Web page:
In the context of this pandemic, it is undeniable that the world of work will not be the same, and everything indicates that some changes are here to stay. 

This interesting work by Randstad presents: Social distancing protocols and guidelines, remote work, less mobility regarding traveling, meetings and events, impact on reputation and employer brand, and greater incidence of freelance work and goal-oriented work will be some of the main issues emerging in the world of work after Covid-19. 

In a context where mandatory and preventive isolation is extended and several companies cannot operate or have to implement drastic changes regarding their operating guidelines, with many employees confined in their homes, having to combine their professional and personal lives in the same space, while many others carry out extremely demanding services in essential activities, it is undeniable that the world of work will not be the same and everything indicates that some changes are here to stay.  

“In only a couple of days we changed our way of working, we left our offices and we had to adapt to new ways of carrying out our tasks.” From one day to the next, we built the greatest home-office experiment in the world, one unimaginable even for the greatest visionary, and there is no way back from that: many things will not go back to how they used to be in the world of work when the quarantine finishes and we return to a certain, new normal. 

These are the main tendencies that, according to experts, will lay the foundations of a new global work scenario after the pandemic: 

  1. Distancing guidelines in offices, factories and workplaces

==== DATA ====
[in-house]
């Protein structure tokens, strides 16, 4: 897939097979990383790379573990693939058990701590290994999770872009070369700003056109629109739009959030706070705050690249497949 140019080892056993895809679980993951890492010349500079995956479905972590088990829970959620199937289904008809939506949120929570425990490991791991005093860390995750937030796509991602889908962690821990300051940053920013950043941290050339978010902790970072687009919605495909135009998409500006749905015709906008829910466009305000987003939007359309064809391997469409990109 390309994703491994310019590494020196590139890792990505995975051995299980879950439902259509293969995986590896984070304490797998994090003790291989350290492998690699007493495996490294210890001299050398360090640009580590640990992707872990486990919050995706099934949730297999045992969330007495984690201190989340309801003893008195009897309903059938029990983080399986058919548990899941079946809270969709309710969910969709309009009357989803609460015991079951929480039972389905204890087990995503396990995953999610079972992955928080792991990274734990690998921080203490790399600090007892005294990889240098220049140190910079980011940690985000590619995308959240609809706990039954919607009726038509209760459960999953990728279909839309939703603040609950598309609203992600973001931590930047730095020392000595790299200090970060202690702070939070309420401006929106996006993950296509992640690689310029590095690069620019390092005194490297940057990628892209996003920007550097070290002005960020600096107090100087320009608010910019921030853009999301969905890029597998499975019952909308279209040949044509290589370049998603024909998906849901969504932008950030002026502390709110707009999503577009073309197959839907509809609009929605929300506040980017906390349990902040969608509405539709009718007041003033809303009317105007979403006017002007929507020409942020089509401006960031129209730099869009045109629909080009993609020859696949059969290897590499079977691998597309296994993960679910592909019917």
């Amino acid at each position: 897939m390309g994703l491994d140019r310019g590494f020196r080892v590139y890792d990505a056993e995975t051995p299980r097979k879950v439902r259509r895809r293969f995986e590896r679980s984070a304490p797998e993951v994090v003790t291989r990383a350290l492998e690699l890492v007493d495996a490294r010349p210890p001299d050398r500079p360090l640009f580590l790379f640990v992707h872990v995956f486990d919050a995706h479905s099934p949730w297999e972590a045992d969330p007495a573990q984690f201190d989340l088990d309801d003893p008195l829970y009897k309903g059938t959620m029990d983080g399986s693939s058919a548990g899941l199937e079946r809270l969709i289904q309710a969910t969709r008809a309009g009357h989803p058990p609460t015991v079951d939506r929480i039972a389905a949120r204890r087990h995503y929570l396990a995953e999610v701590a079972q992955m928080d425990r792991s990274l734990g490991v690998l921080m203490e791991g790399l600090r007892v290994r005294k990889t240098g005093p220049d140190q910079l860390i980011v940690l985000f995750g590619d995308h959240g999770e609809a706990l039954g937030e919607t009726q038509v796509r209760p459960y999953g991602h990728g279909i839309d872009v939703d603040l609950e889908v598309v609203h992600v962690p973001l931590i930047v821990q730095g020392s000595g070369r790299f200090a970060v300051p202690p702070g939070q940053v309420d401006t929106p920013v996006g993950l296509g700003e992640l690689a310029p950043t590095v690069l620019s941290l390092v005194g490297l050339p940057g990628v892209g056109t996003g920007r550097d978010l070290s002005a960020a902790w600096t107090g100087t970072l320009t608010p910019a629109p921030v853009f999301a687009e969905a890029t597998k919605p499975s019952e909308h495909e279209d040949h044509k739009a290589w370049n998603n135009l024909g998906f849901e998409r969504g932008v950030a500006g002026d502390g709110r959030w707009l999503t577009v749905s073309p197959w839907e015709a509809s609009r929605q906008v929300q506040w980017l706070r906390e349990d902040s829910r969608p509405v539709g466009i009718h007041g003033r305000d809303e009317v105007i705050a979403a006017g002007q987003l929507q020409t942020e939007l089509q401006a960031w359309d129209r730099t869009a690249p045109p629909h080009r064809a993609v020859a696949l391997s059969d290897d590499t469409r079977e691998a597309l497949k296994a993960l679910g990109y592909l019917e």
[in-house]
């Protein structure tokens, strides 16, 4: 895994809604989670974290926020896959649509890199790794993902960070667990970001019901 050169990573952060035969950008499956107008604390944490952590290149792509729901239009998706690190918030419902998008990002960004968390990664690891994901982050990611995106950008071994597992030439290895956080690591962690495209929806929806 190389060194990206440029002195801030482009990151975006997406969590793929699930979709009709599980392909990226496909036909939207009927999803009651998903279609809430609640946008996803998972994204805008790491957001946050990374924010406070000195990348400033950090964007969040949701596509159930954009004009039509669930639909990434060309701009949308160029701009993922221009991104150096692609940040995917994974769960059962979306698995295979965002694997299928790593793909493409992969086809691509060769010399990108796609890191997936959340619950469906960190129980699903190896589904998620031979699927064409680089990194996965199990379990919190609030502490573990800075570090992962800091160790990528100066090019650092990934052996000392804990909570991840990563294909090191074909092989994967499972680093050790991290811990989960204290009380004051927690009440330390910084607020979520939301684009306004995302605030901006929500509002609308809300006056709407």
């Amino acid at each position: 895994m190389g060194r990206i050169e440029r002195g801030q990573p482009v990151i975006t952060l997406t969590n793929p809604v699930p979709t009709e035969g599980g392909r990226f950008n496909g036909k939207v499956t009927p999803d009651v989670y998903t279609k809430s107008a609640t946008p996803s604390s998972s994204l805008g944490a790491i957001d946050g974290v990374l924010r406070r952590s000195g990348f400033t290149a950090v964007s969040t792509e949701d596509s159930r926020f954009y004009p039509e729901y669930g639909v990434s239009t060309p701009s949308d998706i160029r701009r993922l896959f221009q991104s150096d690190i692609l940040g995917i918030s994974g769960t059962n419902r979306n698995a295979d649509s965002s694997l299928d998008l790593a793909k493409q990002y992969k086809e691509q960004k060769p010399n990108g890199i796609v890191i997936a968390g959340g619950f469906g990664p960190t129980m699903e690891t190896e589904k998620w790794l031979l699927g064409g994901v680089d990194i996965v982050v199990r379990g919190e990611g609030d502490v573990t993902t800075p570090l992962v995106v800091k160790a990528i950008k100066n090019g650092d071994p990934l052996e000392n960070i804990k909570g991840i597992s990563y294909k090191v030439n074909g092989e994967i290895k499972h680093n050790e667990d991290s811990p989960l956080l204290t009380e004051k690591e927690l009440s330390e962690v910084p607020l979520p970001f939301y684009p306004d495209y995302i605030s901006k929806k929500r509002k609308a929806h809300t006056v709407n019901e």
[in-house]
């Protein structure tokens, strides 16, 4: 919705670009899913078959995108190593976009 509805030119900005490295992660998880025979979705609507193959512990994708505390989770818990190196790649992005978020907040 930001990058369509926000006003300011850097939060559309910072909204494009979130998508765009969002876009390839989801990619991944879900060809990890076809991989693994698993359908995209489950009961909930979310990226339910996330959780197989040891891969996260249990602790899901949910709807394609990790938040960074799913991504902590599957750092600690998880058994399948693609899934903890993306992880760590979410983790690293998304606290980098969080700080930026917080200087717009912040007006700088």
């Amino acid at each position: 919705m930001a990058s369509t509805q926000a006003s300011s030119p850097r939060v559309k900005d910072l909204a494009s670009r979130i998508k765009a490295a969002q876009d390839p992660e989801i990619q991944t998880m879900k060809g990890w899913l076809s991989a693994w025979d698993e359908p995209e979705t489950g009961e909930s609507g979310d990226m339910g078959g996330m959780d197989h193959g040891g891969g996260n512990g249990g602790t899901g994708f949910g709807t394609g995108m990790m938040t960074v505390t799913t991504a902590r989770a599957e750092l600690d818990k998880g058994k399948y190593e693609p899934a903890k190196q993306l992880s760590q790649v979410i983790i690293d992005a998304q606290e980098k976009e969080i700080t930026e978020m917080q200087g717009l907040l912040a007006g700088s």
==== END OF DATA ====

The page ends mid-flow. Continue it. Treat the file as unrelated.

Even when the quarantine is over and we resume the production activity, we will have to continue to cope with physical distancing protocols that will affect significantly our way of interacting in the different work environments. Companies will have to make an effort in order to create safe work environments for their employees, adapting their facilities and work processes and standards to the new distancing parameters. 

Hence, dividers, safety zones and circulation control, sanitising stations, personal protection kits and strict occupancy protocols in common areas will be the protagonists of the new normal at work. 

  1. Home office and remote work 

The context of preventive isolation forced many organisations to create the necessary conditions for their employees to do home office, even when the predominant culture was oriented towards face to face work and the monitoring of and compliance with working hours. The positive aspect of this forced situation is that it contributed to overcoming cultural barriers, prejudices and myths related to remote working and productivity, self-management and employee commitment. 

It is highly likely that after going through this experience, many companies will prefer not to go back to having all their employees in front of their desks in the same offices. There will even be many employees who have had a positive experience during the pandemic and who will not want to return to that either. 

  1. Travelling, trips, events and meetings